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Dev Neurosci. 1988;10(1):47-56.

Glutamine synthetase: a marker of an astroglial subpopulation in primary cultures of defined brain areas.

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INSERM U-282, Hôpital Henri-Mondor, Créteil, France.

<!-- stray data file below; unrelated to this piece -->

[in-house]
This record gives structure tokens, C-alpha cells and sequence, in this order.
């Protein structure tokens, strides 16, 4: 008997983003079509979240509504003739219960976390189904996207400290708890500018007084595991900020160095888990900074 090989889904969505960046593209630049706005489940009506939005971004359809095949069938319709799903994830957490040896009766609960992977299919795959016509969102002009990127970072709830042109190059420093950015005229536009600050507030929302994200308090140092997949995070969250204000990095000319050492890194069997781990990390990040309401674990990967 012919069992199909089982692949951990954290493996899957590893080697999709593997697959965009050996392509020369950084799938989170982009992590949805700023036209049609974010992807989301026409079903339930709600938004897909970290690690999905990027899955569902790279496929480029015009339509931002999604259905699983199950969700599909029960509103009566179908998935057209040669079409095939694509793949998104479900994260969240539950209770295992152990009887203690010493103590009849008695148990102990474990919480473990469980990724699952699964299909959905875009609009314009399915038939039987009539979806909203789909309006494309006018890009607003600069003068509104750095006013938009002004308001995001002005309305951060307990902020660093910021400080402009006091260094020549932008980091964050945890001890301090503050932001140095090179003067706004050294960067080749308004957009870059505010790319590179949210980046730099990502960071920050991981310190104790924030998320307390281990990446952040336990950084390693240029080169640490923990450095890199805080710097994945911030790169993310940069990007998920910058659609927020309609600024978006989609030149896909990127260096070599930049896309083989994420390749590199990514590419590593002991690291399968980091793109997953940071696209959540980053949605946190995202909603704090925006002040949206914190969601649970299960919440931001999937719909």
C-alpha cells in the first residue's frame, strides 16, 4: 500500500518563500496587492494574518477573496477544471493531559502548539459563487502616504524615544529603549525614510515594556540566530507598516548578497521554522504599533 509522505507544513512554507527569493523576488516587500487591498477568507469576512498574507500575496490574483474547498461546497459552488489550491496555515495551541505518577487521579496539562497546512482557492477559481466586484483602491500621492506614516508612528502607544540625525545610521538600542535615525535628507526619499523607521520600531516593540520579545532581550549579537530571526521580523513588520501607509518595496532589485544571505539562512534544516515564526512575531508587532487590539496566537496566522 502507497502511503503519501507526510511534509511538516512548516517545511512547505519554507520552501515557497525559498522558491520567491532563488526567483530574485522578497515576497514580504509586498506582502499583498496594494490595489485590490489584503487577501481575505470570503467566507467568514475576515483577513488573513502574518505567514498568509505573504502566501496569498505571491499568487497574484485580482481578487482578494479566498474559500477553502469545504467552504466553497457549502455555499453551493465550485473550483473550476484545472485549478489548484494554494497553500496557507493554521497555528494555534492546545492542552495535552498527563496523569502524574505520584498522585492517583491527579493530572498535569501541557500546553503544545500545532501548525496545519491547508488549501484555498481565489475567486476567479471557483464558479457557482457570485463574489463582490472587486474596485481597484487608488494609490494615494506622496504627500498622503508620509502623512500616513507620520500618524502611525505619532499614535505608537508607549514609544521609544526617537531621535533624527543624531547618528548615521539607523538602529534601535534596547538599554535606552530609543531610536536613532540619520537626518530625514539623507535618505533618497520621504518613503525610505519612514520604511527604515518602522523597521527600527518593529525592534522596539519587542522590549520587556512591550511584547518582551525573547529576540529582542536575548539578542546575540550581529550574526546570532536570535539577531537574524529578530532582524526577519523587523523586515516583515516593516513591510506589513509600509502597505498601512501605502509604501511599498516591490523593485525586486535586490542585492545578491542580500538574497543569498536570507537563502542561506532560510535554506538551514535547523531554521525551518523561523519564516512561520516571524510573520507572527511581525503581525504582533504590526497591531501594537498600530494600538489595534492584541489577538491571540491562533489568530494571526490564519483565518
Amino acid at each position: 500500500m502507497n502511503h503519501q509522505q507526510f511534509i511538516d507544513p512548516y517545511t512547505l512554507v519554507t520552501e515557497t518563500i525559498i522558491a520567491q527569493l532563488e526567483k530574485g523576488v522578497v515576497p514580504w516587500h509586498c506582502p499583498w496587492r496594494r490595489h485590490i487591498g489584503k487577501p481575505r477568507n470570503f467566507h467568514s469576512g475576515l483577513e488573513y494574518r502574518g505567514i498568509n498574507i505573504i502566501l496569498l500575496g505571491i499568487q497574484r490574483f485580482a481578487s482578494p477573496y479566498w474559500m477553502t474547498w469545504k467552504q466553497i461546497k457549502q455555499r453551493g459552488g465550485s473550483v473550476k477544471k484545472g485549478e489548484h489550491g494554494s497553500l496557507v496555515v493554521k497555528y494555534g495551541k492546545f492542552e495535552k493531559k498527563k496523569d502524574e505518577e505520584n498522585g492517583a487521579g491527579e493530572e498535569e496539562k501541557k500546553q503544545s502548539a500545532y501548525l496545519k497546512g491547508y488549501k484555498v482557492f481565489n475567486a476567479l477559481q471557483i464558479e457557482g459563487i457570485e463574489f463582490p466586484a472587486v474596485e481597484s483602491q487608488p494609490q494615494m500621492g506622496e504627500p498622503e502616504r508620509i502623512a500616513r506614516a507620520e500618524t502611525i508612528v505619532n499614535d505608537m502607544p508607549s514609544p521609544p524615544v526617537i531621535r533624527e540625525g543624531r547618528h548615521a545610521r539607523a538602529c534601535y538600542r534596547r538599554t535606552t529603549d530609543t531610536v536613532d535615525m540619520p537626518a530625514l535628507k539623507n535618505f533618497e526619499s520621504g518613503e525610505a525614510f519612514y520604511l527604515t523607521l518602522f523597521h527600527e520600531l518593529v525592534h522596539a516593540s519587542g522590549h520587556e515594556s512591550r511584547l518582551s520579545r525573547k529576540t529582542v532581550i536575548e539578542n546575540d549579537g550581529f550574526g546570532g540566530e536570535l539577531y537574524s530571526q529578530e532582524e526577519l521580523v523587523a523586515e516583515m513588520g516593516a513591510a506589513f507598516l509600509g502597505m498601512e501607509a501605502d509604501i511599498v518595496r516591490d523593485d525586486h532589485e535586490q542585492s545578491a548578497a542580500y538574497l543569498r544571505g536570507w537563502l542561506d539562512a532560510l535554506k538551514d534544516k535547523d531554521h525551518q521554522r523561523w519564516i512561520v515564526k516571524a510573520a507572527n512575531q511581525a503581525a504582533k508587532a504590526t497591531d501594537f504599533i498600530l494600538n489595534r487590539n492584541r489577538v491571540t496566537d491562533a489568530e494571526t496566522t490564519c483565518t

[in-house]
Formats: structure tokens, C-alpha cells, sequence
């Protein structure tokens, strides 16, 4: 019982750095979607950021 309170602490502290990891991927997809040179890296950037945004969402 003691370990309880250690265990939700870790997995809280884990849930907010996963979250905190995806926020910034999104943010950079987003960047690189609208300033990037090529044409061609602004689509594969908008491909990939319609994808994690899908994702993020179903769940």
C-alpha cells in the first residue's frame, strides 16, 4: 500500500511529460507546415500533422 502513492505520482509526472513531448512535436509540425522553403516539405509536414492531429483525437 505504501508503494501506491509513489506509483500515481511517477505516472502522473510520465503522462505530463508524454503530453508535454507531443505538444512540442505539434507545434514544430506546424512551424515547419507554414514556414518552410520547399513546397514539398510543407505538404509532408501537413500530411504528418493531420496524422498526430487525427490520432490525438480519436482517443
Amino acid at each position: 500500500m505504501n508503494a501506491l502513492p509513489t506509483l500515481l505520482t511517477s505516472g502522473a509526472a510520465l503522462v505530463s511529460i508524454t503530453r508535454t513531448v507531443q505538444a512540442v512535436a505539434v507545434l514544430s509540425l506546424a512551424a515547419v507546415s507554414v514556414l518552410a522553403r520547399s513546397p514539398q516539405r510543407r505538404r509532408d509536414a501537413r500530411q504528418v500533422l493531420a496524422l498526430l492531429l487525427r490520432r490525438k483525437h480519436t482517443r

Primary cultures from various areas of newborn mouse brain were developed and characterized. Enriched astroglial cultures of the cerebral hemispheres, cerebellum, medulla oblongata and olfactory bulbs contained about 80-90% glial fibrillary acidic protein (GFA) immunolabelled cells. These cultures were composed of a majority of flat, 'protoplasmic-like' cells. The aim of this culture model was used: (1) to study glutamine synthetase (GS) activity during in vitro astroglial development; (2) to consider the hydrocortisone effect on GS activity during both growth and maturation periods, and (3) to determine the development of GS immunoreactivity in the cells and eventual GFA and GS expression in these cells. We observed that GS increased during brain maturation in vivo and in vitro, and that addition of hydrocortisone (1 microM, 48 h) to the culture medium induced varying GS activity depending on the developmental stage and the area. In the four areas studied, the number and intensity of GS-immunolabelled cells reached an optimum between 18 and 30 days in vitro. Only about 50-70% of the cell population was GS positive. Double-labelling experiments showed that three groups of cells coexist whatever the considered area. Two expressed both GFA and GS proteins, the last marker at either a low or a high level, and the third was devoid of GS immunoreactivity. Regional differences in GS-specific activity, GS inducibility and GS immunoreactivity exist in the astroglial population, but the factors responsible for these variations are not yet known.

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